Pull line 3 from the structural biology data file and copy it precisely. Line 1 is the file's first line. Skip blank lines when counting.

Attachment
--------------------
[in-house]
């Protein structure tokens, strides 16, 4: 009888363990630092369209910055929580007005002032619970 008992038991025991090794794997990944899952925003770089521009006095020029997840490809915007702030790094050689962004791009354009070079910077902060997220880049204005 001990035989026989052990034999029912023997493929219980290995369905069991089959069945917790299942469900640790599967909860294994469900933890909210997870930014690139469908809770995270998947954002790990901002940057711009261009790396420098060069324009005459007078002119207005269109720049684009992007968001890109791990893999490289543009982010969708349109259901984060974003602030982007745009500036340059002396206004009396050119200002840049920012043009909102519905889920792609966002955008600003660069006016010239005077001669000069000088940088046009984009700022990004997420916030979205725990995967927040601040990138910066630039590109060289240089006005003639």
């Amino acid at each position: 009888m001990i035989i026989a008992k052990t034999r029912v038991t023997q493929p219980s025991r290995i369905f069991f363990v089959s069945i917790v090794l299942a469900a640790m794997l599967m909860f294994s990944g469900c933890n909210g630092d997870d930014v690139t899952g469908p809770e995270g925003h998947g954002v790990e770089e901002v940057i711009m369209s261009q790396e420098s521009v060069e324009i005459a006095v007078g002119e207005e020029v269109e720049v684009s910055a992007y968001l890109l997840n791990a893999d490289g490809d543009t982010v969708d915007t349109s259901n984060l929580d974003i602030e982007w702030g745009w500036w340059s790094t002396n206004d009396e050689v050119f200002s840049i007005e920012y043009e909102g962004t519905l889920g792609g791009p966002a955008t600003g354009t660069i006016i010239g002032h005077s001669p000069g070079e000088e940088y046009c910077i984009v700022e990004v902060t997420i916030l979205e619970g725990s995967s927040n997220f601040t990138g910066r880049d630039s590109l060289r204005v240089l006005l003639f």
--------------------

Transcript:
């Amino acid at each position: 009888m001990i035989i026989a008992k052990t034999r029912v038991t023997q493929p219980s025991r290995i369905f069991f363990v089959s069945i917790v090794l299942a469900a640790m794997l599967m909860f294994s990944g469900c933890n909210g630092d997870d930014v690139t899952g469908p809770e995270g925003h998947g954002v790990e770089e901002v940057i711009m369209s261009q790396e420098s521009v060069e324009i005459a006095v007078g002119e207005e020029v269109e720049v684009s910055a992007y968001l890109l997840n791990a893999d490289g490809d543009t982010v969708d915007t349109s259901n984060l929580d974003i602030e982007w702030g745009w500036w340059s790094t002396n206004d009396e050689v050119f200002s840049i007005e920012y043009e909102g962004t519905l889920g792609g791009p966002a955008t600003g354009t660069i006016i010239g002032h005077s001669p000069g070079e000088e940088y046009c910077i984009v700022e990004v902060t997420i916030l979205e619970g725990s995967s927040n997220f601040t990138g910066r880049d630039s590109l060289r204005v240089l006005l003639f």